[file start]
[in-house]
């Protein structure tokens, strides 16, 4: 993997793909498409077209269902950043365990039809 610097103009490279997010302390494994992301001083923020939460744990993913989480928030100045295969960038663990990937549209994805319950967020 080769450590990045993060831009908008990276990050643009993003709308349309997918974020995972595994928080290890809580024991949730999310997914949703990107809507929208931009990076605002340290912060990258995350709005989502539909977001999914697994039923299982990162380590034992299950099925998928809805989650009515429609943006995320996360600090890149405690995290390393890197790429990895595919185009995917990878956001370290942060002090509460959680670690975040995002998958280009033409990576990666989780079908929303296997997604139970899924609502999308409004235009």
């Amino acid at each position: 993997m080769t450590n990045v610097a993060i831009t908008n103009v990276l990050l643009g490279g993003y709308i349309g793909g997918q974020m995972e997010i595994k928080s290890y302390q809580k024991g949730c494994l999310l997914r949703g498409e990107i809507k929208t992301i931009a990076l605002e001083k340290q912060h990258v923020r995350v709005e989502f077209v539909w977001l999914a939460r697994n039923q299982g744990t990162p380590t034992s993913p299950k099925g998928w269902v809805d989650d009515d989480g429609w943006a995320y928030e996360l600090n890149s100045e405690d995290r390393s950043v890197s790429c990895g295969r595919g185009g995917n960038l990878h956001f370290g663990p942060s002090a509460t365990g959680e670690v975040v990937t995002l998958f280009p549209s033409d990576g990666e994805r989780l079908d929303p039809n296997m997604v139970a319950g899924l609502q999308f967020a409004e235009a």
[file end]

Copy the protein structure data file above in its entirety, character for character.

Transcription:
[in-house]
């Protein structure tokens, strides 16, 4: 993997793909498409077209269902950043365990039809 610097103009490279997010302390494994992301001083923020939460744990993913989480928030100045295969960038663990990937549209994805319950967020 080769450590990045993060831009908008990276990050643009993003709308349309997918974020995972595994928080290890809580024991949730999310997914949703990107809507929208931009990076605002340290912060990258995350709005989502539909977001999914697994039923299982990162380590034992299950099925998928809805989650009515429609943006995320996360600090890149405690995290390393890197790429990895595919185009995917990878956001370290942060002090509460959680670690975040995002998958280009033409990576990666989780079908929303296997997604139970899924609502999308409004235009």
């Amino acid at each position: 993997m080769t450590n990045v610097a993060i831009t908008n103009v990276l990050l643009g490279g993003y709308i349309g793909g997918q974020m995972e997010i595994k928080s290890y302390q809580k024991g949730c494994l999310l997914r949703g498409e990107i809507k929208t992301i931009a990076l605002e001083k340290q912060h990258v923020r995350v709005e989502f077209v539909w977001l999914a939460r697994n039923q299982g744990t990162p380590t034992s993913p299950k099925g998928w269902v809805d989650d009515d989480g429609w943006a995320y928030e996360l600090n890149s100045e405690d995290r390393s950043v890197s790429c990895g295969r595919g185009g995917n960038l990878h956001f370290g663990p942060s002090a509460t365990g959680e670690v975040v990937t995002l998958f280009p549209s033409d990576g990666e994805r989780l079908d929303p039809n296997m997604v139970a319950g899924l609502q999308f967020a409004e235009a």